Third, the computation of the noniterative correction *δ*(*P*;*Q*) is much less expensive than a single iteration of the target CC calculation. In the case of the CC(*P*;*Q*) calculations aimed at converging the CCSDT energetics, the computational time required to determine the corresponding correction *δ*(*P*;*Q*) scales no worse than $\u223c2no3nu4$, which is much less than the $no3nu5$ scaling of each iteration of CCSDT. In the case of the CC(*P*;*Q*) approach aimed at CCSDTQ, the computational time required to determine correction *δ*(*P*;*Q*) scales as $\u223c2no3nu4$ in the case of the contributions due to the remaining triples and is on the order of $no4nu5$ in the case of the quadruples part of *δ*(*P*;*Q*), when the more complete CC(*P*;*Q*)_{EN} approach is used, or $no2nu5$, when the CC(*P*;*Q*)_{MP} form of *δ*(*P*;*Q*) is employed. This is all much less than the $no4nu6$ scaling of every CCSDTQ iteration. As mentioned above, in our current implementation of the semi-stochastic CC(*P*;*Q*) approach aimed at converging the CCSDTQ energetics, the quadruples contribution to correction *δ*(*P*;*Q*) is neglected, so the computational time required to obtain *δ*(*P*;*Q*) scales as $\u223c2no3nu4$, at worst, which points to the usefulness of such an approximation, especially that the convergence of the resulting CC(*P*;*Q*) energies toward CCSDTQ is, as shown in Sec. III, very fast.

## III. NUMERICAL EXAMPLES

In order to demonstrate the benefits offered by the semi-stochastic CC(*P*;*Q*) framework, especially the new CC(*P*;*Q*) approaches implemented in this work that replace FCIQMC by the less expensive CISDT-MC and CISDTQ-MC propagations, we applied the FCIQMC-, CISDT-MC-, and CISDTQ-MC-driven CC(*P*;*Q*) methods aimed at converging the CCSDT and CCSDTQ energetics to a few molecular problems, for which the parent full CCSDT and CCSDTQ results had previously been determined or were not too difficult to be recalculated. Thus, we carried out an extensive series of the CISDT-MC- and CISDTQ-MC-driven CC(*P*;*Q*) calculations, along with the analogous computations using FCIQMC, which was utilized in our earlier study,^{58} to examine the ability of the semi-stochastic CC(*P*;*Q*) approaches using various types of CIQMC to recover the CCSDT energetics for the F–F bond dissociation in the fluorine molecule (Sec. III A) and the automerization of cyclobutadiene (Sec. III B). In order to illustrate the performance of the FCIQMC- and CISDTQ-MC-driven CC(*P*;*Q*) methods in calculations aimed at converging the CCSDTQ energetics, we considered the symmetric stretching of the O–H bonds in the water molecule (Sec. III C). We chose bond breaking in F_{2}, which is accurately described by full CCSDT,^{57,61,75,76,115} since we examined the same system in our original FCIQMC- and CCSDT-MC-driven CC(*P*;*Q*) work^{58} and in the preceding deterministic CC(*P*;*Q*)-based CC(t;3) calculations reported in Ref. 57. Our choice of the automerization of cyclobutadiene, which is accurately described by CCSDT as well,^{61,116} was motivated by similar reasons. We studied this problem, where all noniterative triples corrections to CCSD, including CCSD(T), Λ-CCSD(T), CCSD(2)_{T}, and CR-CC(2,3) fail,^{61,116,117} using the deterministic CC(t;3) approach exploiting the CC(*P*;*Q*) ideas in Ref. 61, and we studied it again using the semi-stochastic CC(*P*;*Q*) framework utilizing FCIQMC and CCSDT-MC in Ref. 58. We would like to explore now what the effect of replacing FCIQMC propagations by their less expensive CISDT-MC and CISDTQ-MC counterparts on the convergence of the CC(*P*;*Q*) energies toward CCSDT is. We would also like to learn if the incorporation of the previously neglected^{58} three-body component of the de-excitation operator Λ^{(P)}, which is used to construct amplitudes *ℓ*_{K}(*P*) entering Eq. (8), helps the accuracy of the resulting semi-stochastic CC(*P*;*Q*) energies. We studied the $C2v$-symmetric double dissociation of H_{2}O, since by simultaneously stretching both O–H bonds by factors exceeding 2, one ends up with a catastrophic failure of CCSDT.^{63,75,118} One needs an accurate description of the *T*_{3} and *T*_{4} clusters to obtain a more reliable description of the water potential energy surface in that region.^{63}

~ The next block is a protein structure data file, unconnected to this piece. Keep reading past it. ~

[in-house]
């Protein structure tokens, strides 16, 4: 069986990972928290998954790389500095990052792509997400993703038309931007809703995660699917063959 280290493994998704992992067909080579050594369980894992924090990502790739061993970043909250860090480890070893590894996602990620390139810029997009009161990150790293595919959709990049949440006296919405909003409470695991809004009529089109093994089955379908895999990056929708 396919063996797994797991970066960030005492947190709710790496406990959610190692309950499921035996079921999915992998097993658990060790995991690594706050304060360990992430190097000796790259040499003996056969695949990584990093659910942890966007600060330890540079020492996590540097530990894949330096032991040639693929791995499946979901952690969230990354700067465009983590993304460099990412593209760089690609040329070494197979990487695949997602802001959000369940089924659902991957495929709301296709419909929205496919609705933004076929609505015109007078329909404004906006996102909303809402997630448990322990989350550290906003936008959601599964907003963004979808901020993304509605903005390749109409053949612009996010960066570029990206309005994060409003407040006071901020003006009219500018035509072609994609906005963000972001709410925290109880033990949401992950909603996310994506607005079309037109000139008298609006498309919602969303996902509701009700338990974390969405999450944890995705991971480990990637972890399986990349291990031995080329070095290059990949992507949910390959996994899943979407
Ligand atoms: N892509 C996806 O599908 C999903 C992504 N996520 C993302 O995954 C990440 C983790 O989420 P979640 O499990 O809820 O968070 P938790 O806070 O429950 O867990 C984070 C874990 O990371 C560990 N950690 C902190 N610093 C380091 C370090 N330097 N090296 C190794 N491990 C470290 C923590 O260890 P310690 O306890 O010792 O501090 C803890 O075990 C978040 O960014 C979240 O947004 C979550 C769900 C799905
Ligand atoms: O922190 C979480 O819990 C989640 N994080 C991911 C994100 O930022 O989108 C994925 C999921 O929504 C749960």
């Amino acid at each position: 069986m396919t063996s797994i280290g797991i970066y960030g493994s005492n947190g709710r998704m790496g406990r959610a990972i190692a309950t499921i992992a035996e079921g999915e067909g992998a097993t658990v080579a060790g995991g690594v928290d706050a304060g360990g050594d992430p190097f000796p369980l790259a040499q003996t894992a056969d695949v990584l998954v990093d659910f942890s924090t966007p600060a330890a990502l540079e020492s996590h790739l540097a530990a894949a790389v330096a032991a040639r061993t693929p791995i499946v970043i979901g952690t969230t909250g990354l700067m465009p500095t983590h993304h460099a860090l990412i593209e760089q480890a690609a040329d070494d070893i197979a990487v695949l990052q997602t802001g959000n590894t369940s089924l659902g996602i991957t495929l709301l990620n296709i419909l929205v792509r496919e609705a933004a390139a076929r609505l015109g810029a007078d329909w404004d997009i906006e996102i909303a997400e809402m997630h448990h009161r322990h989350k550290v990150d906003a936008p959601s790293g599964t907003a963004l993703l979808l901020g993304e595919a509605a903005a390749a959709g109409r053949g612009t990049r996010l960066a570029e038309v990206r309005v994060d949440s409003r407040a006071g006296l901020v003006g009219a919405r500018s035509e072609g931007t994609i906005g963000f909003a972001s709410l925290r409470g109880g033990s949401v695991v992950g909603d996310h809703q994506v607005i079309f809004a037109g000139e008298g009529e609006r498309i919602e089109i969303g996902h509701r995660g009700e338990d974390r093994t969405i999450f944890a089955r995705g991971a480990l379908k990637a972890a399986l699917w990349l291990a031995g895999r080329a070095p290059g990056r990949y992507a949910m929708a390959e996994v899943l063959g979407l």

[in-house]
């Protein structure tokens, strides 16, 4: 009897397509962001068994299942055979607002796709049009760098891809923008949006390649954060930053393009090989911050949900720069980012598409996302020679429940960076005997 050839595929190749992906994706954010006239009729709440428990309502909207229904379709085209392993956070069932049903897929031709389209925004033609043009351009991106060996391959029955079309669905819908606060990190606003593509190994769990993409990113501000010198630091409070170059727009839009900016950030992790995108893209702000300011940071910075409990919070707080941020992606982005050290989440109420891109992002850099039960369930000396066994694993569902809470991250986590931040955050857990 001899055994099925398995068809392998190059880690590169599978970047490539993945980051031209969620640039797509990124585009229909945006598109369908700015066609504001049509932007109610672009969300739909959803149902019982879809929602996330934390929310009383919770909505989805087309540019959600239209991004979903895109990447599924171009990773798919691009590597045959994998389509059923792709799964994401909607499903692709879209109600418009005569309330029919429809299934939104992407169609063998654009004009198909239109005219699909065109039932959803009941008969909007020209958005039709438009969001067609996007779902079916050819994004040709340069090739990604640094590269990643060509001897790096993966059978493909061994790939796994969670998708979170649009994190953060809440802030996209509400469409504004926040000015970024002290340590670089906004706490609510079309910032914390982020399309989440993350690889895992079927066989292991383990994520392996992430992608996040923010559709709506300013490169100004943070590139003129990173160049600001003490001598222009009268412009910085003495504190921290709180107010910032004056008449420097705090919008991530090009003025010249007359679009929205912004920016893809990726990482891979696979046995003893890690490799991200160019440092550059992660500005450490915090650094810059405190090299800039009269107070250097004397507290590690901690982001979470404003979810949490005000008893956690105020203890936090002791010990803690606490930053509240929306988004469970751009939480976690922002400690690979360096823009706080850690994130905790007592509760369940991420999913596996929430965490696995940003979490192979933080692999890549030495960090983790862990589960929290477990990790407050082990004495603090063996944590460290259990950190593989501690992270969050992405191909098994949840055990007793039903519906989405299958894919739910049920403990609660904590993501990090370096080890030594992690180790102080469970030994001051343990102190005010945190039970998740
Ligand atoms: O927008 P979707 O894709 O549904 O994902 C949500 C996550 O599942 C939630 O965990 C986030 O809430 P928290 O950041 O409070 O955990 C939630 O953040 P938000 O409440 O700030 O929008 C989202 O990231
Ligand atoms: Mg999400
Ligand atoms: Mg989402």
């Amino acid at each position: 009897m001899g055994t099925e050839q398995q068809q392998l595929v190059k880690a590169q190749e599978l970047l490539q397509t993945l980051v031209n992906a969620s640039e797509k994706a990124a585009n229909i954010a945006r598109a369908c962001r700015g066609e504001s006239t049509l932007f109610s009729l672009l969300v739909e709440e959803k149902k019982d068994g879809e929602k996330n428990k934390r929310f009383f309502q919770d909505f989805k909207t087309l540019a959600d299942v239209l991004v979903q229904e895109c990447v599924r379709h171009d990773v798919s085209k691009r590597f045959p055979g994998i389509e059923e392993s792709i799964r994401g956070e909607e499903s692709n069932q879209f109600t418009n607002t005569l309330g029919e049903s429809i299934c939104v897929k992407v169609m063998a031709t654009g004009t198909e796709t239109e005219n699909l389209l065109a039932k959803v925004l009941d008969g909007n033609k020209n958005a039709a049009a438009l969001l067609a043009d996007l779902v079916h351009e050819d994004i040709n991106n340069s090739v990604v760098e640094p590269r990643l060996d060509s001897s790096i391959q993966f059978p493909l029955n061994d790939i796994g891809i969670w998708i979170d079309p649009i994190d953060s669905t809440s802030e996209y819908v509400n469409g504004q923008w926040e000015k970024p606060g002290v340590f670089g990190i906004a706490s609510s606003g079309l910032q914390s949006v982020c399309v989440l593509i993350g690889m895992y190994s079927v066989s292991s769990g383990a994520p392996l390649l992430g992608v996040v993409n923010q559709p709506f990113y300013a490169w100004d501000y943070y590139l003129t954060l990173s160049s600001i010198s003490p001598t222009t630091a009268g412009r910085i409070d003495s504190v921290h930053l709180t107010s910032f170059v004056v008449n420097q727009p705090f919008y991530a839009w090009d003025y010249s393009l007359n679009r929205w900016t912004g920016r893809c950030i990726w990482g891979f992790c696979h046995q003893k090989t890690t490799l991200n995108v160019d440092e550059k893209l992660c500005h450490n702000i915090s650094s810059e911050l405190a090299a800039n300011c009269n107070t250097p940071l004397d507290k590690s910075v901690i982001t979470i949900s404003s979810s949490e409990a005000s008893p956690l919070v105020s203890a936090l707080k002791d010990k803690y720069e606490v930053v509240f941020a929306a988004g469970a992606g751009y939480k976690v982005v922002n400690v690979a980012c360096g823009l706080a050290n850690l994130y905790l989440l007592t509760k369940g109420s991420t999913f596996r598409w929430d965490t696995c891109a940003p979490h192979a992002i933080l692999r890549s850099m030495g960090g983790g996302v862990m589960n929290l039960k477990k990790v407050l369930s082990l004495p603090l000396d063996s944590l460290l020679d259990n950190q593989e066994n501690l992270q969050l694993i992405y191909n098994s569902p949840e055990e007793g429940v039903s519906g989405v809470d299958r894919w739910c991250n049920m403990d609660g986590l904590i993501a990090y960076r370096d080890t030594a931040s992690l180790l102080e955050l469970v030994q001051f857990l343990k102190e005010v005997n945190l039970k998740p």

Following our earlier semi-stochastic and deterministic CC(*P*;*Q*) work,^{57,58,61,63} which also provides the parent CCSDT^{57,58,61,63} and CCSDTQ^{63} energetics, we used the cc-pVDZ,^{119} cc-pVTZ,^{119} and aug-cc-pVTZ^{120} basis sets for F_{2} and the cc-pVDZ bases for cyclobutadiene and water. For consistency with Refs. 57, 58, and 61, in all of the post-RHF computations for the F–F bond breaking in F_{2} and the automerization of cyclobutadiene, the core electrons corresponding to the 1s shells of the fluorine and carbon atoms were kept frozen. As in Refs. 63 and 118, which provide the reference CCSDTQ data and, in the case of Ref. 118, the geometries of the equilibrium and stretched water molecule used in our semi-stochastic CC(*P*;*Q*) calculations aimed at converging the CCSDTQ energetics, we correlated all electrons. Each of the relevant *i*-FCIQMC (all systems), *i*-CISDT-MC (F_{2} and cyclobutadiene), and *i*-CISDTQ-MC (all systems) runs was initiated by placing 100 walkers on the RHF reference determinant, and we set the initiator parameter *n*_{a} at 3. All of the *i*-FCIQMC, *i*-CISDT-MC, and *i*-CISDTQ-MC propagations used the time step *δτ* of 0.0001 a.u.